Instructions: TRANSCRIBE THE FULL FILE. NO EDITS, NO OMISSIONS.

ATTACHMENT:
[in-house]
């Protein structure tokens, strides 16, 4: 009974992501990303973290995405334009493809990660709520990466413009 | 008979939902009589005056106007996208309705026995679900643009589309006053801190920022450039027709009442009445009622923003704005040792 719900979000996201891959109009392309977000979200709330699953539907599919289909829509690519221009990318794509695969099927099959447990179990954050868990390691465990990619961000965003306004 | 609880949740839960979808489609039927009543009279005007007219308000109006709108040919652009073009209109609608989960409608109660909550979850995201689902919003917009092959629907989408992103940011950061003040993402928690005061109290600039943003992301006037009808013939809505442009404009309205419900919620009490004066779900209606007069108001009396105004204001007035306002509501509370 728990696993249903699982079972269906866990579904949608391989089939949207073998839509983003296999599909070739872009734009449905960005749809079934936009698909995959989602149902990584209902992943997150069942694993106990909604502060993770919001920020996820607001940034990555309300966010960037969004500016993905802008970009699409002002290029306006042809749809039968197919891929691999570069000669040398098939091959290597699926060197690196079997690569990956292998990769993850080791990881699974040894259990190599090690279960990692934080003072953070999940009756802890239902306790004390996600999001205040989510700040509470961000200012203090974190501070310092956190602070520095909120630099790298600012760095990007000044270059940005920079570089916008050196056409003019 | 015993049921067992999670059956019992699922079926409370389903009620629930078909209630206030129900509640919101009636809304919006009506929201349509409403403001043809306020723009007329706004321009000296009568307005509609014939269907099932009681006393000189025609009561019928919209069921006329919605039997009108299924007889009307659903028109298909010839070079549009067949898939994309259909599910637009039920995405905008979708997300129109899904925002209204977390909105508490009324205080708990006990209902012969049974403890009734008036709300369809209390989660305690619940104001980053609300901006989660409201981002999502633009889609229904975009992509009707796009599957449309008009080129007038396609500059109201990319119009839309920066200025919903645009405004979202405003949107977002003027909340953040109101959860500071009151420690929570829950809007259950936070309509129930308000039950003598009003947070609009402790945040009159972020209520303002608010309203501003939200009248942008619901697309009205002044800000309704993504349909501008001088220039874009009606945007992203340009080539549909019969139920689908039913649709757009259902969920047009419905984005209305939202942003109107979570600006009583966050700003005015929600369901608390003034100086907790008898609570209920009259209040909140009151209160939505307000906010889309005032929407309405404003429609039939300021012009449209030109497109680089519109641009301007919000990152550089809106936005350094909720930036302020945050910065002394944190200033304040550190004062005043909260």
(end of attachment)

[in-house]
């Protein structure tokens, strides 16, 4: 009974992501990303973290995405334009493809990660709520990466413009 | 008979939902009589005056106007996208309705026995679900643009589309006053801190920022450039027709009442009445009622923003704005040792 719900979000996201891959109009392309977000979200709330699953539907599919289909829509690519221009990318794509695969099927099959447990179990954050868990390691465990990619961000965003306004 | 609880949740839960979808489609039927009543009279005007007219308000109006709108040919652009073009209109609608989960409608109660909550979850995201689902919003917009092959629907989408992103940011950061003040993402928690005061109290600039943003992301006037009808013939809505442009404009309205419900919620009490004066779900209606007069108001009396105004204001007035306002509501509370 728990696993249903699982079972269906866990579904949608391989089939949207073998839509983003296999599909070739872009734009449905960005749809079934936009698909995959989602149902990584209902992943997150069942694993106990909604502060993770919001920020996820607001940034990555309300966010960037969004500016993905802008970009699409002002290029306006042809749809039968197919891929691999570069000669040398098939091959290597699926060197690196079997690569990956292998990769993850080791990881699974040894259990190599090690279960990692934080003072953070999940009756802890239902306790004390996600999001205040989510700040509470961000200012203090974190501070310092956190602070520095909120630099790298600012760095990007000044270059940005920079570089916008050196056409003019 | 015993049921067992999670059956019992699922079926409370389903009620629930078909209630206030129900509640919101009636809304919006009506929201349509409403403001043809306020723009007329706004321009000296009568307005509609014939269907099932009681006393000189025609009561019928919209069921006329919605039997009108299924007889009307659903028109298909010839070079549009067949898939994309259909599910637009039920995405905008979708997300129109899904925002209204977390909105508490009324205080708990006990209902012969049974403890009734008036709300369809209390989660305690619940104001980053609300901006989660409201981002999502633009889609229904975009992509009707796009599957449309008009080129007038396609500059109201990319119009839309920066200025919903645009405004979202405003949107977002003027909340953040109101959860500071009151420690929570829950809007259950936070309509129930308000039950003598009003947070609009402790945040009159972020209520303002608010309203501003939200009248942008619901697309009205002044800000309704993504349909501008001088220039874009009606945007992203340009080539549909019969139920689908039913649709757009259902969920047009419905984005209305939202942003109107979570600006009583966050700003005015929600369901608390003034100086907790008898609570209920009259209040909140009151209160939505307000906010889309005032929407309405404003429609039939300021012009449209030109497109680089519109641009301007919000990152550089809106936005350094909720930036302020945050910065002394944190200033304040550190004062005043909260």